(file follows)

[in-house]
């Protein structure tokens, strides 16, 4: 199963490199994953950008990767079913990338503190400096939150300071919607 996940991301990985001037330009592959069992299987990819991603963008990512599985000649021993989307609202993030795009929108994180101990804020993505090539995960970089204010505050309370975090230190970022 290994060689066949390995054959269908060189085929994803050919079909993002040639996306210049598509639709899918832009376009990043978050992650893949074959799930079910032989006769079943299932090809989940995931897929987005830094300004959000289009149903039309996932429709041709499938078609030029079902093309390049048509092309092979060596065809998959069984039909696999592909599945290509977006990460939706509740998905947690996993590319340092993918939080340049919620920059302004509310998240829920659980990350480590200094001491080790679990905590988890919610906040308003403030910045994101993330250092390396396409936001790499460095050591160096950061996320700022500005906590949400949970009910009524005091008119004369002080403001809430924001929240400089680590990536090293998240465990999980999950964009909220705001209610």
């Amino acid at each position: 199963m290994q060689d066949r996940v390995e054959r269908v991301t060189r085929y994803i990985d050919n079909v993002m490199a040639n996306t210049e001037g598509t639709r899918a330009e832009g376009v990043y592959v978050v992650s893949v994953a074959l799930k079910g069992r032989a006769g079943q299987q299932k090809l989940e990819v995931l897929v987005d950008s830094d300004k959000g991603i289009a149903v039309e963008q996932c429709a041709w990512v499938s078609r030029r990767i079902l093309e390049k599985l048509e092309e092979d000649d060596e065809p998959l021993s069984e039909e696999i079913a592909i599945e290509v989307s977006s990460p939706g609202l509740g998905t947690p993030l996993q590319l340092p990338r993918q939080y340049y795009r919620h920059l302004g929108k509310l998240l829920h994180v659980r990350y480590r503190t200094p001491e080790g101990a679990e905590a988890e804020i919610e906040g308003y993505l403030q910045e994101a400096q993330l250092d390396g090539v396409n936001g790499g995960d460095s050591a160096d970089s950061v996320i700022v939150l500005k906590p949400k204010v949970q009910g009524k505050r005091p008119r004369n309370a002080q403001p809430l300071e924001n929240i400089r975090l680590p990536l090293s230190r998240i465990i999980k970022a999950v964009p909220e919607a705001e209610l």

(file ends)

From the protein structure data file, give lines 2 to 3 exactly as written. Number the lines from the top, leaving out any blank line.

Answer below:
């Protein structure tokens, strides 16, 4: 199963490199994953950008990767079913990338503190400096939150300071919607 996940991301990985001037330009592959069992299987990819991603963008990512599985000649021993989307609202993030795009929108994180101990804020993505090539995960970089204010505050309370975090230190970022 290994060689066949390995054959269908060189085929994803050919079909993002040639996306210049598509639709899918832009376009990043978050992650893949074959799930079910032989006769079943299932090809989940995931897929987005830094300004959000289009149903039309996932429709041709499938078609030029079902093309390049048509092309092979060596065809998959069984039909696999592909599945290509977006990460939706509740998905947690996993590319340092993918939080340049919620920059302004509310998240829920659980990350480590200094001491080790679990905590988890919610906040308003403030910045994101993330250092390396396409936001790499460095050591160096950061996320700022500005906590949400949970009910009524005091008119004369002080403001809430924001929240400089680590990536090293998240465990999980999950964009909220705001209610």
């Amino acid at each position: 199963m290994q060689d066949r996940v390995e054959r269908v991301t060189r085929y994803i990985d050919n079909v993002m490199a040639n996306t210049e001037g598509t639709r899918a330009e832009g376009v990043y592959v978050v992650s893949v994953a074959l799930k079910g069992r032989a006769g079943q299987q299932k090809l989940e990819v995931l897929v987005d950008s830094d300004k959000g991603i289009a149903v039309e963008q996932c429709a041709w990512v499938s078609r030029r990767i079902l093309e390049k599985l048509e092309e092979d000649d060596e065809p998959l021993s069984e039909e696999i079913a592909i599945e290509v989307s977006s990460p939706g609202l509740g998905t947690p993030l996993q590319l340092p990338r993918q939080y340049y795009r919620h920059l302004g929108k509310l998240l829920h994180v659980r990350y480590r503190t200094p001491e080790g101990a679990e905590a988890e804020i919610e906040g308003y993505l403030q910045e994101a400096q993330l250092d390396g090539v396409n936001g790499g995960d460095s050591a160096d970089s950061v996320i700022v939150l500005k906590p949400k204010v949970q009910g009524k505050r005091p008119r004369n309370a002080q403001p809430l300071e924001n929240i400089r975090l680590p990536l090293s230190r998240i465990i999980k970022a999950v964009p909220e919607a705001e209610l």